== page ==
10. American Hustle: This movie evaporated from my mind like snow falling on warm ground. Yet it left a pleasant aftertaste. The strength of the ensemble is difficult to ignore. Jennifer Lawrence puts another feather in her cap here, believably creating a woman far removed from Winter’s Bone’s Ree Dolly but possessing a similarly fierce, leonine strength. Christian Bale, as always in his collaborations with David O. Russell, is weirder, funnier than he is elsewhere (e.g. in his work with Christopher Nolan). Bradley Cooper creates another motormouth role; has there ever before been a Sexiest Man Alive who could so effectively channel neurosis? I could not follow the effervescent twists of this movie’s plot but its essential tone is celebratory, embracing the American con man as an archetype of ingenuity, ambition, and even deep-down good-heartedness. As Roger Ebert said of the film Dirty Rotten Scoundrels, the very term makes being one okay. But that good-natured quality also imparts a slightness to this film; nothing really seems to have been at stake in the end and the final impression I have is that all the characters should have danced together as the credits rolled, while, somewhere, Rodney Dangerfield looked down upon them and smiled in benediction.
9. Drinking Buddies: I knew little of Joe Swanberg’s work prior to this film except for watching perhaps forty minutes of Hannah Takes the Stairs, which I found borderline incomprehensible. Swanberg is known as a mumblecore stalwart, discoverer of Greta Gerwig, and a few other things. This time around he has crafted a fine, if modest, comedy-drama about the tactful management of inappropriate sexual tension between friends and coworkers whose romantic attachments and obligations lie elsewhere. As has been said of Nicole Holofcener, Swanberg here creates characters who seem actually to be trying to navigate their lives, rather than blundering into dramatic confrontations and life-changing mistakes. The result, while hardly likely to set the cinematic world ablaze, is highly satisfying.
8. Her: Here is a companion piece to James Cameron’s The Terminator: another vision of the Singularity, filtered through the lens of a different genre, the romantic drama rather than the action-adventure. Where Cameron’s post-AI future imagined Armageddon, Spike Jonzes’s film contemplates something almost scarier – abandonment, indifference.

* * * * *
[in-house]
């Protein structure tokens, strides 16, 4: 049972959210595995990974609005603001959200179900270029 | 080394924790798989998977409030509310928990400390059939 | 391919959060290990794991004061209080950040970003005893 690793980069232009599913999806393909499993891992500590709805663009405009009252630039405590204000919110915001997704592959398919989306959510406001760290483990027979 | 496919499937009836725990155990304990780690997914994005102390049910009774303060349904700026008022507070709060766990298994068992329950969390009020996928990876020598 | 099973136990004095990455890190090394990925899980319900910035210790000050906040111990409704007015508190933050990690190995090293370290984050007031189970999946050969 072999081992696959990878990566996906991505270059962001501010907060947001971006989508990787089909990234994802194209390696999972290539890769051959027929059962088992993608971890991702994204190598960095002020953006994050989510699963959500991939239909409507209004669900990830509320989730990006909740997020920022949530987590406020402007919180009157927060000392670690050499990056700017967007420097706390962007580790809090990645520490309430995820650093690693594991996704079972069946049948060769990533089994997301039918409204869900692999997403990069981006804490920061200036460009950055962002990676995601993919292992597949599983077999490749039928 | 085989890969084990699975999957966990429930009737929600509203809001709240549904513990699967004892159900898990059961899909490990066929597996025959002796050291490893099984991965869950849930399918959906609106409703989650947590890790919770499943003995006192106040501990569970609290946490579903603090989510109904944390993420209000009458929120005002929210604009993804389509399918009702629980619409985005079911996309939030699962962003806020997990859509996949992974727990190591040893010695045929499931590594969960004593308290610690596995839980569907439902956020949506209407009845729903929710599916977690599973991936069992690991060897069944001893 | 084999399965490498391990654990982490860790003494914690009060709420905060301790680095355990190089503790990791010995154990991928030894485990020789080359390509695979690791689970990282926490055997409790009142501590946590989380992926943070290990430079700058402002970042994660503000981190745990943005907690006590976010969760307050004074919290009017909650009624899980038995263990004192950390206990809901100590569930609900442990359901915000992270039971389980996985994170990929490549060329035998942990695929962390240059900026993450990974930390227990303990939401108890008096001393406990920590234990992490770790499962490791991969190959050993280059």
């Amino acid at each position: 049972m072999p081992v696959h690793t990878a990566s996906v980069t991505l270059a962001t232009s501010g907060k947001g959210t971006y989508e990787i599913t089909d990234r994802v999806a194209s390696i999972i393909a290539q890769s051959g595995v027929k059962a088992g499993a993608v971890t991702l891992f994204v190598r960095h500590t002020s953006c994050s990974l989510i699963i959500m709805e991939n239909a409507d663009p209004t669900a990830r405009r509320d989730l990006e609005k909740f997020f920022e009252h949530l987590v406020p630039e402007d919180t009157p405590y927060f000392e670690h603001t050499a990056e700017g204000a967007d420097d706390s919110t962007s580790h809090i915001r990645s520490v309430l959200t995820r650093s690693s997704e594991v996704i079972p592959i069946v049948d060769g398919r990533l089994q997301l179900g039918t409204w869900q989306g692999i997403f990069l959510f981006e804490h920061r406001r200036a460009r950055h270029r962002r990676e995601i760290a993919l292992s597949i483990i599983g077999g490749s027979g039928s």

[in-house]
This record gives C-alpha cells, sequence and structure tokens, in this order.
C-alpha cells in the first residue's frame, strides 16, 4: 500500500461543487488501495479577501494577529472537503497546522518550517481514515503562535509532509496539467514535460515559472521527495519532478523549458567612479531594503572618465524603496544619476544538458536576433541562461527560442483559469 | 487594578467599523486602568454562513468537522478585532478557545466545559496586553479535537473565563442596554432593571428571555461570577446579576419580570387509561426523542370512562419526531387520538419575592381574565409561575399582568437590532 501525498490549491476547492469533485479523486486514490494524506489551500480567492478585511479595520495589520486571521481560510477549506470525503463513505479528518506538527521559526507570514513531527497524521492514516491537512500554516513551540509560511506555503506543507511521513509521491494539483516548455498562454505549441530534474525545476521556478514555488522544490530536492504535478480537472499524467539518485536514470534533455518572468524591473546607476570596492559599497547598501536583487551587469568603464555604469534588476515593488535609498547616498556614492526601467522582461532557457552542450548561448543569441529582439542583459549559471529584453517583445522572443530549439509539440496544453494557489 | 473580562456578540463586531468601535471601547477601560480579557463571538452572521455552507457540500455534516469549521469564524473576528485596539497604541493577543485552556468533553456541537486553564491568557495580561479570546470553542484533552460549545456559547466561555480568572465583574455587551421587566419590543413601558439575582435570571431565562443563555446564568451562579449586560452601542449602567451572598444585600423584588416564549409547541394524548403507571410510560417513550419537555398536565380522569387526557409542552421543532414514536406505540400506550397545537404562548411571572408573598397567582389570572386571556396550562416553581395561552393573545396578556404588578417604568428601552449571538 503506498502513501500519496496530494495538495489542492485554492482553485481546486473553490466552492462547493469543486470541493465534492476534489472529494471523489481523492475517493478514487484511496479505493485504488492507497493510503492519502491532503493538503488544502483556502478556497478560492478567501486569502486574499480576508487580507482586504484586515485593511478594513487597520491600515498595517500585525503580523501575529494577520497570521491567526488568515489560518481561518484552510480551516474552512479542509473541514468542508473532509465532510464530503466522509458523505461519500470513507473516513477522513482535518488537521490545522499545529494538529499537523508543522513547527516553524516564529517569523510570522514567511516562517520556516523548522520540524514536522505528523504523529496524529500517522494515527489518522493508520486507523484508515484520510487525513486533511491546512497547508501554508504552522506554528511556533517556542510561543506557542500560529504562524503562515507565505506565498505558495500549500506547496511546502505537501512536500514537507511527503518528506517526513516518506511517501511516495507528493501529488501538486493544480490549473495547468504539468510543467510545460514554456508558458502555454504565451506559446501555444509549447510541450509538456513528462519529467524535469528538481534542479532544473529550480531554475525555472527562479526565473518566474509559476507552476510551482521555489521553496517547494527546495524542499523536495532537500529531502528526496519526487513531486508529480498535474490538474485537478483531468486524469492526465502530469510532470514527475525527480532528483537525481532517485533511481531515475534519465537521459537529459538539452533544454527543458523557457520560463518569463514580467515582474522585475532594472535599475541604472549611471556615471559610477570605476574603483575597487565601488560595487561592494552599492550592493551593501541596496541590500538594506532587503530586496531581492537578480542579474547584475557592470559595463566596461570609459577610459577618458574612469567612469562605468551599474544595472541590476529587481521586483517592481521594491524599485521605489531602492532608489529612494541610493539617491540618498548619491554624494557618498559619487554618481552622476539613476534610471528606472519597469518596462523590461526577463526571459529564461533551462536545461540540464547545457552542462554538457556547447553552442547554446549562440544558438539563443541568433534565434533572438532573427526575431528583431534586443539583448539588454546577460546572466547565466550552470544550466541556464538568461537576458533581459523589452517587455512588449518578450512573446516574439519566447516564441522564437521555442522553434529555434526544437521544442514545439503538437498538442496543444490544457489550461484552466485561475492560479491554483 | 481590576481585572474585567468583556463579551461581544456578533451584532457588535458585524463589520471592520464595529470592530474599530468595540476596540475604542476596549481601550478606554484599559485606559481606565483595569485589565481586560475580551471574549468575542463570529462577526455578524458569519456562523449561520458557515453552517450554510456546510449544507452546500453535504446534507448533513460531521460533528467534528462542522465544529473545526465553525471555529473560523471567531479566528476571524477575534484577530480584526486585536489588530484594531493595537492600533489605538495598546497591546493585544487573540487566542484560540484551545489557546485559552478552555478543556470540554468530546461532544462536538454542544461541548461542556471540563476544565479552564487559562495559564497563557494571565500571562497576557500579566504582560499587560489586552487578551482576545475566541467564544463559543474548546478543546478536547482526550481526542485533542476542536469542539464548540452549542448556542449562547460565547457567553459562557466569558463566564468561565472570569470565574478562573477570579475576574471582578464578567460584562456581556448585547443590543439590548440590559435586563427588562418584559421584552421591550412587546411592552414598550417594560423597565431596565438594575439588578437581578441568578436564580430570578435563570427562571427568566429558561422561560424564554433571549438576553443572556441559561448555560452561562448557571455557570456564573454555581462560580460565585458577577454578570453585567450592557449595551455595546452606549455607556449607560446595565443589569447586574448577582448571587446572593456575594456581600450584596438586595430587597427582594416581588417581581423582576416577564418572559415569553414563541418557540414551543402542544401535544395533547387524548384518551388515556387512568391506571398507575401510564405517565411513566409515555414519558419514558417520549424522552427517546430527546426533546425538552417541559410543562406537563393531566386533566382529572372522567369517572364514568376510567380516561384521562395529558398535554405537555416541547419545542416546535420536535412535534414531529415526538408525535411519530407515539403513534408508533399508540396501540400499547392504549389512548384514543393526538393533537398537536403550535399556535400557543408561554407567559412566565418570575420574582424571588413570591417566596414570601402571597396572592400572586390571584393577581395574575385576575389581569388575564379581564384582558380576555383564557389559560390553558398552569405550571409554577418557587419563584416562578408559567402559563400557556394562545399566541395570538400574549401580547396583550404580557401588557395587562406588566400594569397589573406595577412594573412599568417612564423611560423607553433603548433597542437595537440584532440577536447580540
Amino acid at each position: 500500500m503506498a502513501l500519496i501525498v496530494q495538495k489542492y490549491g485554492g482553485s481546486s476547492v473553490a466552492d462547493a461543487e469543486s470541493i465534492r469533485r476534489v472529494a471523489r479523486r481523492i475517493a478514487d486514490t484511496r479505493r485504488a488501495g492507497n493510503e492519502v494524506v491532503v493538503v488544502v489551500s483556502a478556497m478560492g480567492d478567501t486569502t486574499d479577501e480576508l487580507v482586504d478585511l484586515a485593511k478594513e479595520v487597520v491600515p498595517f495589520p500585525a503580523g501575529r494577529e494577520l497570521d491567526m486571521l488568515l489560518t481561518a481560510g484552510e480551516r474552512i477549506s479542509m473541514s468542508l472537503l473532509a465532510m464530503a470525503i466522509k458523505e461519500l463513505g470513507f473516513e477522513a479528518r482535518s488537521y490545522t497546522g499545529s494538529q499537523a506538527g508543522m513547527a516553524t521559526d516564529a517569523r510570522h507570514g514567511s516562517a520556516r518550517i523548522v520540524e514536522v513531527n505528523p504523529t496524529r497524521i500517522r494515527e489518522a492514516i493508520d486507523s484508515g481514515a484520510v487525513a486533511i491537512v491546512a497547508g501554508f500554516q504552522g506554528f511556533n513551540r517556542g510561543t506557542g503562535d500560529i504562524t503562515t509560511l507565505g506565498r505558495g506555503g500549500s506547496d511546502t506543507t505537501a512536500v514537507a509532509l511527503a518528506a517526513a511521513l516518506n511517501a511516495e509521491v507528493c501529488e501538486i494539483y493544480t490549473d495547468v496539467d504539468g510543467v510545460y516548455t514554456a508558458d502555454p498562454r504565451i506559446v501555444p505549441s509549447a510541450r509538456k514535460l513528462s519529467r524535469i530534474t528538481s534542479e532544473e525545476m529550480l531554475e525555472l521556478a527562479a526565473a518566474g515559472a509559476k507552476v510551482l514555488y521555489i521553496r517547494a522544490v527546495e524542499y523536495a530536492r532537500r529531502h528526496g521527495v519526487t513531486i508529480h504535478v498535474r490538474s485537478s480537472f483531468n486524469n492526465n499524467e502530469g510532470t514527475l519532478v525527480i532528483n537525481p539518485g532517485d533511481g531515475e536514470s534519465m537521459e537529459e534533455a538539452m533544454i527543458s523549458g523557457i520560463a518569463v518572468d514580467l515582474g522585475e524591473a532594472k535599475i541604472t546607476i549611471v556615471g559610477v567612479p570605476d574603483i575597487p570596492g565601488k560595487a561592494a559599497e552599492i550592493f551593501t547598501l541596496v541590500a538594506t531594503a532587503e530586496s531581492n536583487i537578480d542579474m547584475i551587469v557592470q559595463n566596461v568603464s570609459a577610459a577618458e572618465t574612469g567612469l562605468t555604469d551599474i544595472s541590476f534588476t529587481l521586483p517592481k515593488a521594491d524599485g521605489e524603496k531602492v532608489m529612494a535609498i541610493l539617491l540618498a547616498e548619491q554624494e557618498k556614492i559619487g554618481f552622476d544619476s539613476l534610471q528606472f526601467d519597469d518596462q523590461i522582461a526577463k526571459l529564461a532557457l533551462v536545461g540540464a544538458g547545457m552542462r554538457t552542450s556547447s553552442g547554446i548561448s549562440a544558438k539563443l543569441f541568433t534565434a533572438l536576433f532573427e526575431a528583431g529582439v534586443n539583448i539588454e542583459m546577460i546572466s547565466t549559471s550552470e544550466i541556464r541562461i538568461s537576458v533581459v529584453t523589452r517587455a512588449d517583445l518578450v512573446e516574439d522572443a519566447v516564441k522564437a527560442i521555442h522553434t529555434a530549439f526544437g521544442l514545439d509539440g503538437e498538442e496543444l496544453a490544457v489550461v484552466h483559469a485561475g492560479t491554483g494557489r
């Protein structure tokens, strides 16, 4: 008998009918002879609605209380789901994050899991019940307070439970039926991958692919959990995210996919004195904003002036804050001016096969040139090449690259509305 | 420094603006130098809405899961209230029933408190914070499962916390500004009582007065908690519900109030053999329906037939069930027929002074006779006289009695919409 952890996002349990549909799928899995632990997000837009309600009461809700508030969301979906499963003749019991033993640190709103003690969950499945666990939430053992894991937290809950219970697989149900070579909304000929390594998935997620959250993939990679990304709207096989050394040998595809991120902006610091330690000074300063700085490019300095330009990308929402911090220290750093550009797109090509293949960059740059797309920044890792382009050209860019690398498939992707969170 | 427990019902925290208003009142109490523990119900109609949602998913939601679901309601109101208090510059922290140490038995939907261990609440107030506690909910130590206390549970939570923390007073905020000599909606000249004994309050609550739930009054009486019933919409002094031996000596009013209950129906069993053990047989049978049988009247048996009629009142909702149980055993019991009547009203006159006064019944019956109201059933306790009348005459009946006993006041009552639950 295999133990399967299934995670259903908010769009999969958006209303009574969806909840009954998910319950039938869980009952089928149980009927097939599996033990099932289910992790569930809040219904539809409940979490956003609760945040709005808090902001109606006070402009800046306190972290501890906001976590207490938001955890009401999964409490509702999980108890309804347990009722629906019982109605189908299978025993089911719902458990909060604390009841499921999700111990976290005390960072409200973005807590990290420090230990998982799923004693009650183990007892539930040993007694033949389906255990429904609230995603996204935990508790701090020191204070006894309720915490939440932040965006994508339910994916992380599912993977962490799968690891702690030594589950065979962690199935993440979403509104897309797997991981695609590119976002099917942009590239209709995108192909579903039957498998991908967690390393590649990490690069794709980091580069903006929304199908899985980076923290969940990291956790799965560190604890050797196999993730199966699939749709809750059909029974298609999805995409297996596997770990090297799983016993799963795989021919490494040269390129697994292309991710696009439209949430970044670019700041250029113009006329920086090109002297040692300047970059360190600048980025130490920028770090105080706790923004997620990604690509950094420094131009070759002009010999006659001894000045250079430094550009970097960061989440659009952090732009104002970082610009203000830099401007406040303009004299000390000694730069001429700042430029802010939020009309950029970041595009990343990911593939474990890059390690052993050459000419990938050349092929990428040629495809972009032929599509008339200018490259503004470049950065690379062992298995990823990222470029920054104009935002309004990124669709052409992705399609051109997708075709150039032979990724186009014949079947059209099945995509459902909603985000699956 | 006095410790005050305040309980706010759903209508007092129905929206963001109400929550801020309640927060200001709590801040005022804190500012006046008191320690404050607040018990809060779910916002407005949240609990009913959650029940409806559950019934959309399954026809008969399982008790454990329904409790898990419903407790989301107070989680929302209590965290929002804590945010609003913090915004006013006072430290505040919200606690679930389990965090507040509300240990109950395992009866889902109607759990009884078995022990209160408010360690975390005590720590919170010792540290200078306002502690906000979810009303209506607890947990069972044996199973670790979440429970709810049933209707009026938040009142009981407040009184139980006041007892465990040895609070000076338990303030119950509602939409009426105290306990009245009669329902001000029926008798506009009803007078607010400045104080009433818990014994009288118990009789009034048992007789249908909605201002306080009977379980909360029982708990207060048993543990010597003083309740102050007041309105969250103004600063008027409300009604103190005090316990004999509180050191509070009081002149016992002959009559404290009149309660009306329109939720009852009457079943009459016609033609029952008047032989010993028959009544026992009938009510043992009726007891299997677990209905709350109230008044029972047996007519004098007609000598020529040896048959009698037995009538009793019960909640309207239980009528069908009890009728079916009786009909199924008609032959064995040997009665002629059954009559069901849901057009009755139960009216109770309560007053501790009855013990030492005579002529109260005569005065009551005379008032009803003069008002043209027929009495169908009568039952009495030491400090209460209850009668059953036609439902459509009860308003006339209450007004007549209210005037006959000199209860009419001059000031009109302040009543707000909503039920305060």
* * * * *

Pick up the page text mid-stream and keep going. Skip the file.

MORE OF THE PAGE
7. Blue Is The Warmest Colour: The hype surrounding its sex scenes has obscured the numerous other good qualities of this French drama – most particularly, the heroic lead performance by Adele Exarchopoulos. The sex scenes are important because they evoke the inarticulable, grasping passion that binds Adele to her lover Emma (Lea Seydoux), but notice also the smoldering, muted, courteous agony that Exarchopoulos brings to the painful scenes of the last half-hour, when life rolls on as banally and tranquilly as ever, except that her heart is broken, apparently beyond repair.
6. Gravity: Gravity is one of those movies that sweep you away at the time but leave you wondering, afterward, if the filmmakers had pulled a fast one on you. That may not be a bad thing: there is a tradition of gleeful charlatanry in movies going all the way back to Melies. When the dust has settled we must admit that some of the dialogue is rather corny, that Sandra Bullock’s Moving Backstory and Hollywood Character Arc are redundant in the face of a primal life-or-death struggle – a mistake not made in J.C. Chandor’s sparser, leaner (and, alas, less entertaining) All Is Lost. But what does not fade away is the memory of that gripping first half-hour, an extended sequence of such sustained technical virtuosity that you are compelled to ask: how did they do that? Whenever you ask that question, your armor of jadedness has been pierced, and that is a gift. The afterglow of that first half-hour was, for me, so strong that when a certain Preposterous Twist occurred, I found myself feeling that I could forgive the movie whether it turned out to be All In Her Head or not. That’s a lot of good will.
5. Frances Ha: Lighter and airier than Noah Baumbach’s other recent films, this black-and-white confection has the intoxicated quality you get once in a while when a film’s director is transparently in love with its star. (You see it, also, in Peter Bogdanovich’s At Long Last Love, which starred Cybill Shepherd and which has recently been resurrected from a forty-year purgatory after a new-and-improved cut surfaced on Netflix.) Greta Gerwig possesses the same hesitant charm as in her previous films, but there’s a more brightly shining core of optimism this time, and greater physicality resulting from the conceit that her character is a dancer. Though it feels like a sophisticated Allen-esque romantic comedy, Frances Ha is, refreshingly, not a love story. Its two main themes are the development of the adult self and, more poignantly, accepting the trauma of separation from a dear friend. There is nothing particularly profound about Frances Ha, but it is elegantly photographed, acted with sincere commitment, and occasionally dipped in real joy.
4. Before Midnight: The third installment in Richard Linklater’s (I hope) nonology about the romance between a pair of endlessly-verbose smartypants who like to wander picturesque European locales ad nauseum, is the best of the bunch because it cuts the deepest emotionally. The door that was cracked during the remarkable limousine scene in 2004’s Before Sunset has here been battered down, revealing an interior landscape of raw feeling that has the embarrassing intensity of eavesdropping. Jesse and Celine love each other, it’s true, but under that love are unveiled waves of sarcasm (male) and ferocious scorn (female) that leave the viewer almost as exhausted as the participants. This surgical laying-bare of the accreted pitfalls and kindnesses of a marriage between two people a little too in love with their own verbal potency reaches its peak in an astonishing argument scene in a hotel room which, in its way, is as true to the perilous inner lives of codependents as anything since Bergman.